What else can we do? We can all use secure email tools like PGP, as John Biggs of TechCrunch suggests, and refuse to use services that identify us — but even the latter restricts the available web to a tiny fraction of what we once took for granted. Perhaps all that is left is for us is to take Blake’s advice and rage against the dying of the light.

Post and thumbnail photos courtesy of Shutterstock / Lightspring and Shutterstock / Vlad Star

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  1. I could care less about people spying on me. The least they we find out is I’m a geek trying to get the hell out of school. If they go into my facebook, they will see a bunch of pictures of my baby, me, and the hubby, and a couple of my rants about being burnt out. So bring it NSA,you will be very bored looking through my ish.

    1. Just make sure you don’t post anything about your political or religious beliefs. Because depending on who is in control of government at any given time, they can make life difficult for you through taxation and regulation if they don’t like your beliefs. That is the problem…

      1. People like you that are anti-establishment and all-around haters would have much more to fear no doubt about it.

        1. NSA needs more sheeple citizens like you to support their glorious deeds.

    2. You are very ignorant. What about the people who aren’t vacuous, ridiculous liberal arts wash-outs? Maybe activists who think that the 4th Amendment being ignored is a serious, dangerous situation. When they post or search for ways to address this, change it or mobilize for protests; the NSA has already been watching them. The NSA has been spying on domestic, civilian grassroots networks since 2004 and now focusing on environmentalist groups. This was written up in Marketwatch and the Wall Street Journal.

      I understand that your life as a subservient consumer is benign to the NSA, but the activists who actually act as a check to their power deserve a bit more consideration.

      1. This is the nature of the technology beast, and Internet surveillance is really just the tip of the iceberg. Seriously do you use a credit card? Have a fast track toll pass? Mobile phone? The volume of electronic data we produce without even touching the internet is ridiculous!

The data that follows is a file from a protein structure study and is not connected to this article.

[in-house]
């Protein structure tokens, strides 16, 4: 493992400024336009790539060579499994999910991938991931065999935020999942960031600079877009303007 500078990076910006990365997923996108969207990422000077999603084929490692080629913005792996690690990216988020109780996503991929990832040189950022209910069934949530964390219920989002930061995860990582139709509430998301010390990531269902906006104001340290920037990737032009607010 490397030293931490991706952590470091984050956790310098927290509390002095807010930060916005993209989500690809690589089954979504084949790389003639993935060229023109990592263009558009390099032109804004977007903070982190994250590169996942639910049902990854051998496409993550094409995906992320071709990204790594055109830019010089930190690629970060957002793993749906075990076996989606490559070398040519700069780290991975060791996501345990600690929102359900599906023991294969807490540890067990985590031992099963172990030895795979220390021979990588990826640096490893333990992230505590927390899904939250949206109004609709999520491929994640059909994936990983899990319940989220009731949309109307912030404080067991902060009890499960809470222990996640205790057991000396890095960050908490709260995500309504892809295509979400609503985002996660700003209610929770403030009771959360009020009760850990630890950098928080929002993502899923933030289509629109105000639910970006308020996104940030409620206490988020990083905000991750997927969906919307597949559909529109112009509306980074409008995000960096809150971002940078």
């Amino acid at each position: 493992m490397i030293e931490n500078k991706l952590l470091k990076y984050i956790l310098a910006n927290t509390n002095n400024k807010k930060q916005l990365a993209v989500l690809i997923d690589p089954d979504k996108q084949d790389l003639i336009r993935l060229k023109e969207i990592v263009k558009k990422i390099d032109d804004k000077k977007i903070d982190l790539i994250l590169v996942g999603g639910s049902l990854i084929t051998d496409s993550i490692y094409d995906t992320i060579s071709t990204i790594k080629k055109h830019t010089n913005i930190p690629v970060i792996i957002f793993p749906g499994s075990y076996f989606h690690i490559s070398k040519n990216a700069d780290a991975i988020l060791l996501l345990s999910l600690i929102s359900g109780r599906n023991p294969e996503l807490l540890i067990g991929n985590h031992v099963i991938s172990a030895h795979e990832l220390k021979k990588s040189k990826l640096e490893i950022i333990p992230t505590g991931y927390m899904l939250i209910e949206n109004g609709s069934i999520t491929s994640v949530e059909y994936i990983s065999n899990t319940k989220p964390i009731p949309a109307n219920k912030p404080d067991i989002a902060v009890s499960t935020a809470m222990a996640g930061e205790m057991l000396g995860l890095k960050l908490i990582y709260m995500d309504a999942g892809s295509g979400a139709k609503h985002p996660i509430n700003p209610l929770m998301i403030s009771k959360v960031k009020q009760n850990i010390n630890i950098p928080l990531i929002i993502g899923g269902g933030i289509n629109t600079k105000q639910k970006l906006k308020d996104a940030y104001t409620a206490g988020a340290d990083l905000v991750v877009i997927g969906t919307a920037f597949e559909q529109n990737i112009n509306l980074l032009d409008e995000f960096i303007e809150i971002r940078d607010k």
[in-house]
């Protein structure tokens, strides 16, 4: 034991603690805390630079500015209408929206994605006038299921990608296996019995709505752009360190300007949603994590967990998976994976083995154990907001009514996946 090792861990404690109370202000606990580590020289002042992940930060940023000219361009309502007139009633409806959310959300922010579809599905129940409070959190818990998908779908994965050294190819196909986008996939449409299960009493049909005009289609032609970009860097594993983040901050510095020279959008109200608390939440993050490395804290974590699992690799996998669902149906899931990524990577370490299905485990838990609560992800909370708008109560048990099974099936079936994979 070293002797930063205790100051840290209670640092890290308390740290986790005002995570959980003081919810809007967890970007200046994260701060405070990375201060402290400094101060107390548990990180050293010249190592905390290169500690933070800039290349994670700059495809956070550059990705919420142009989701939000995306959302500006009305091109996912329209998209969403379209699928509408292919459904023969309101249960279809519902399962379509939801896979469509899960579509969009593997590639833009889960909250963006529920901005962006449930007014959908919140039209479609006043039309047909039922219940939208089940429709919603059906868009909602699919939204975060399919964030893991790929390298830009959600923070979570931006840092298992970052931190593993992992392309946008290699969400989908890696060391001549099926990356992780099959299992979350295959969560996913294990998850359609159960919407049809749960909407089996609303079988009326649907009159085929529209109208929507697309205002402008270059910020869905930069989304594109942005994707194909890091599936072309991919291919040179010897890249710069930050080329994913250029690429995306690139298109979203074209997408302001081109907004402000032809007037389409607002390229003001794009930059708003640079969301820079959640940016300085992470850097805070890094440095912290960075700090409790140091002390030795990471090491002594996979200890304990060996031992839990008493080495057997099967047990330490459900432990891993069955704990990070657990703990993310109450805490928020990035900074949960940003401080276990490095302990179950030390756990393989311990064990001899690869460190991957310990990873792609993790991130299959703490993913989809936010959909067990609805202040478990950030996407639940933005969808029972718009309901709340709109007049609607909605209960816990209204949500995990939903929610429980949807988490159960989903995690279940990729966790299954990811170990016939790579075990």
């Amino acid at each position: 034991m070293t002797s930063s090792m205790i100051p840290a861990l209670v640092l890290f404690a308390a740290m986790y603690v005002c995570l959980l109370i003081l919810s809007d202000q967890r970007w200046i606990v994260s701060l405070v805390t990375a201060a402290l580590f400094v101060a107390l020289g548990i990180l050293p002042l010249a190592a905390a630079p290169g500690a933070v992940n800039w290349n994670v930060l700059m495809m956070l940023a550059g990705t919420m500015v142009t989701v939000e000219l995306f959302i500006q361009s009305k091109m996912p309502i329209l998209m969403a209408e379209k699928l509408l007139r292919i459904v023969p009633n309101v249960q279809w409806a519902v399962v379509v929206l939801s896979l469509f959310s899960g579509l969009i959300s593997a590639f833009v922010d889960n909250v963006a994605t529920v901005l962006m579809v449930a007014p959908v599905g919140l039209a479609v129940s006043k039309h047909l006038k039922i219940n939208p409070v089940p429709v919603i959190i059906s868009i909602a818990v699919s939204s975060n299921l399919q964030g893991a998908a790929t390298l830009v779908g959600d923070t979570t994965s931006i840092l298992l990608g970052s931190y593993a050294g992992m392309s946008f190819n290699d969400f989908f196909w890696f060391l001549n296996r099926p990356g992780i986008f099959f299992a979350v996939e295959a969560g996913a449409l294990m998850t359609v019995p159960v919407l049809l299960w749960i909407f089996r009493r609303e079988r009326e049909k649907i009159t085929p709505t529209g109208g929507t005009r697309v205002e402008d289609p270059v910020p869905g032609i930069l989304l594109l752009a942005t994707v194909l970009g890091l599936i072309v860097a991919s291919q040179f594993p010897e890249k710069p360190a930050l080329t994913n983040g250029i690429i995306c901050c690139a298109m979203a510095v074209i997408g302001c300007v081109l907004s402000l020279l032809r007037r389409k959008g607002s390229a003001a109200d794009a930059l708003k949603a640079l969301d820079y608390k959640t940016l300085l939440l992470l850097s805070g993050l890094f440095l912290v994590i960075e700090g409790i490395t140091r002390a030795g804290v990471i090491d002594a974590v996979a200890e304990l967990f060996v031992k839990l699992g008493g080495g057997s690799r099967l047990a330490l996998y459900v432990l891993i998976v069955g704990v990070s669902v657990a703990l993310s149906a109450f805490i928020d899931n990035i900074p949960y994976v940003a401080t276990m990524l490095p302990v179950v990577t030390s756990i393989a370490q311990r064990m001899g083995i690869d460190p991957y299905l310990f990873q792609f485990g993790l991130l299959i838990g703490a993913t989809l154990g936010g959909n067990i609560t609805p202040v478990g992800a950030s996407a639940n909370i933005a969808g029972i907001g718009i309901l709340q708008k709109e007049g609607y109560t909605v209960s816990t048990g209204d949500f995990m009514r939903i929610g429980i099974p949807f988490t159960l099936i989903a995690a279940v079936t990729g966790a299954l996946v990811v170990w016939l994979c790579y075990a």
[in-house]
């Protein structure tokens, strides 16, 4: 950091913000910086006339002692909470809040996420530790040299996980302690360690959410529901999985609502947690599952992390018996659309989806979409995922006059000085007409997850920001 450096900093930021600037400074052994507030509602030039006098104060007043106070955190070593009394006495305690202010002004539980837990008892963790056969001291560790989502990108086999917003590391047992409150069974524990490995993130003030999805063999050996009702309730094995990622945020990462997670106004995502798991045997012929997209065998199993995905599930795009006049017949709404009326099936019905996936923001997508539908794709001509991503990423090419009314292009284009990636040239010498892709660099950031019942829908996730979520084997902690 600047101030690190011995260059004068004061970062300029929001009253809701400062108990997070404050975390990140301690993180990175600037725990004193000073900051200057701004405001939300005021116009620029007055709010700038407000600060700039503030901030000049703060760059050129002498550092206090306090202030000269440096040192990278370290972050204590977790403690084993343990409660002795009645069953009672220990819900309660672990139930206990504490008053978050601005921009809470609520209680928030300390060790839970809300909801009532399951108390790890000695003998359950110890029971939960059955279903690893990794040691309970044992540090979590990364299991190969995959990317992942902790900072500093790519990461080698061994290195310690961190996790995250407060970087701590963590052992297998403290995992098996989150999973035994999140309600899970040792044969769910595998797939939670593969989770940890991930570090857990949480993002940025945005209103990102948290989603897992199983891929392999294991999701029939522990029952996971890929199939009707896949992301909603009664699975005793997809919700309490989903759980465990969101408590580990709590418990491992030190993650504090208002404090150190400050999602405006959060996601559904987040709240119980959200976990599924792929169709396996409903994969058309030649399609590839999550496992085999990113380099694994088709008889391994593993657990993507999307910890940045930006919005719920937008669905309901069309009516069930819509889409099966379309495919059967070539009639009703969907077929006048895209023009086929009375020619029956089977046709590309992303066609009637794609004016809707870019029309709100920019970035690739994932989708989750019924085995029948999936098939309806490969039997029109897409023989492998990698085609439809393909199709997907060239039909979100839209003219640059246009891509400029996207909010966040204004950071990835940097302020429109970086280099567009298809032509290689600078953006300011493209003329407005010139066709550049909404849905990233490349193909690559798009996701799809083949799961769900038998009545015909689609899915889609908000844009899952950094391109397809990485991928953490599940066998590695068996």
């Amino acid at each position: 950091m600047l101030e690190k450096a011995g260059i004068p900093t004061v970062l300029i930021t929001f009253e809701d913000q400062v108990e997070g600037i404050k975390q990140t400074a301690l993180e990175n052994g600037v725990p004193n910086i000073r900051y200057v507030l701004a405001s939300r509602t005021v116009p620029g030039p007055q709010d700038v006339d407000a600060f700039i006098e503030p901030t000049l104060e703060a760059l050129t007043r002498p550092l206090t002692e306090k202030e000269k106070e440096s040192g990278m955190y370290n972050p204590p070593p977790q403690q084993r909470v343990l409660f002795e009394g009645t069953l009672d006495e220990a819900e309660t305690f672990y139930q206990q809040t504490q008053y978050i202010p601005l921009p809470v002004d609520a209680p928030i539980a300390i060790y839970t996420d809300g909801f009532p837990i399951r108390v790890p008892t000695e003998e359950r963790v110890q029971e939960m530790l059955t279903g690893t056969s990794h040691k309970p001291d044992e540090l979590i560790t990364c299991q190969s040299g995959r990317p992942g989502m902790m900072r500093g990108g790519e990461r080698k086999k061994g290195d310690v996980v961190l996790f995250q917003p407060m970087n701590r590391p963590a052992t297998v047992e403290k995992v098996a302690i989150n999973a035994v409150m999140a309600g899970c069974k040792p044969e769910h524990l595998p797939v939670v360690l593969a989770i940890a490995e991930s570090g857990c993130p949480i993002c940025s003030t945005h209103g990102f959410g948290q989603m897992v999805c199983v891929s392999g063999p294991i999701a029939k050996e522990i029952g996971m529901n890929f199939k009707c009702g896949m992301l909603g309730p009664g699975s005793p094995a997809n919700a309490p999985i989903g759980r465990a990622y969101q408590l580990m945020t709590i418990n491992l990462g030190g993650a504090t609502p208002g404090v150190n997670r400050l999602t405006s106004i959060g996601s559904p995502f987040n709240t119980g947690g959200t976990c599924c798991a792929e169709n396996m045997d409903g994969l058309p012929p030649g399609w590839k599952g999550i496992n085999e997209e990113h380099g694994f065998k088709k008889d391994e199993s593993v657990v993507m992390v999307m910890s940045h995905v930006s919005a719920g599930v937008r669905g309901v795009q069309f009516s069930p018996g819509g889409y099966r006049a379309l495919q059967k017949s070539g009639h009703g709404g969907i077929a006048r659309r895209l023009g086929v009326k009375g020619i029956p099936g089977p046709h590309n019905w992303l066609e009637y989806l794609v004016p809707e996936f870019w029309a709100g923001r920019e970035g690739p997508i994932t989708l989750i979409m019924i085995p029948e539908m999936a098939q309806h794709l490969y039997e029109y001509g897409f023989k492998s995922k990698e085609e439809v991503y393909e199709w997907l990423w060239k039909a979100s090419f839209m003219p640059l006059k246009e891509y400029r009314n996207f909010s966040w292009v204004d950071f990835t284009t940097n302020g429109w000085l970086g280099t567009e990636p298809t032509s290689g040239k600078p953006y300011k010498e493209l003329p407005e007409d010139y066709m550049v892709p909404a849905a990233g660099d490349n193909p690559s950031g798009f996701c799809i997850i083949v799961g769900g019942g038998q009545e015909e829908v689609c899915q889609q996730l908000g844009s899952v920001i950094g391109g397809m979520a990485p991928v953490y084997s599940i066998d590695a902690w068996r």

You can still hide in a box using only cash, but it is getting more and more difficult.

        I’m honestly more concerned about the boxing of individuals and groups by data services so that we aren’t exposed to other data … if companies are filtering what we see based on what they know about us, it’s pretty easy to see how we will be forced into very distinct communities unaware of what is truly going on around us …

        The arrest of Greenwald’s husband is a big concern though … just crazy to think that if you are a “suspect” you can be harrassed very easily including no-fly lists, temporary detention … it’s nuts.

  2. Nicholas Paredes Tuesday, August 20, 2013

    Well, if everybody on the intertubes started talking about terrorism this very moment, then the problem would be solved.

    Your identity is relative rather than specific. Nobody is watching you. Somebody is watching everybody. Change the average.

  3. Violation of privacy should be a criminal offence and is considered a basic right in a civilized society, US/UK countries have the patriot act / terrorism act that should only be applicable to their own citizens, their government’s are afraid of everyone and everything that dares to have different ideas.

    Using ‘freedom’ at their banner, as was said in the past, freedom is always the freedom of people with a different opinion.

    1. Hm, I appreciate your ability to think critically. It’s rare on the internet.

  4. Isn’t your ending quote from a line of the Dylan Thomas poem you link to (‘Do not go gentle into that good night’), and not a line of Blake’s?

  5. Pierre-Etienne Sirder Thursday, August 22, 2013

    The full extent of the loss is unmeasurable. However, everything is going in the same direction. Here is what I wrote today on linkedin in a discussion about creativity:
    “Save us creativity? The easiest and most cost-effective way to be creative (after outright theft) is spying on every creative people in the world… Obviously, as privacy disappear, creativity will too (with the help of globalization: as once observed German poet Novalis, a diminishing number of states or nations also reduces the number of great men). Not mentioning the fact that most creative people deeply dislike promiscuity. Grocklaw has closed. I stopped writing.”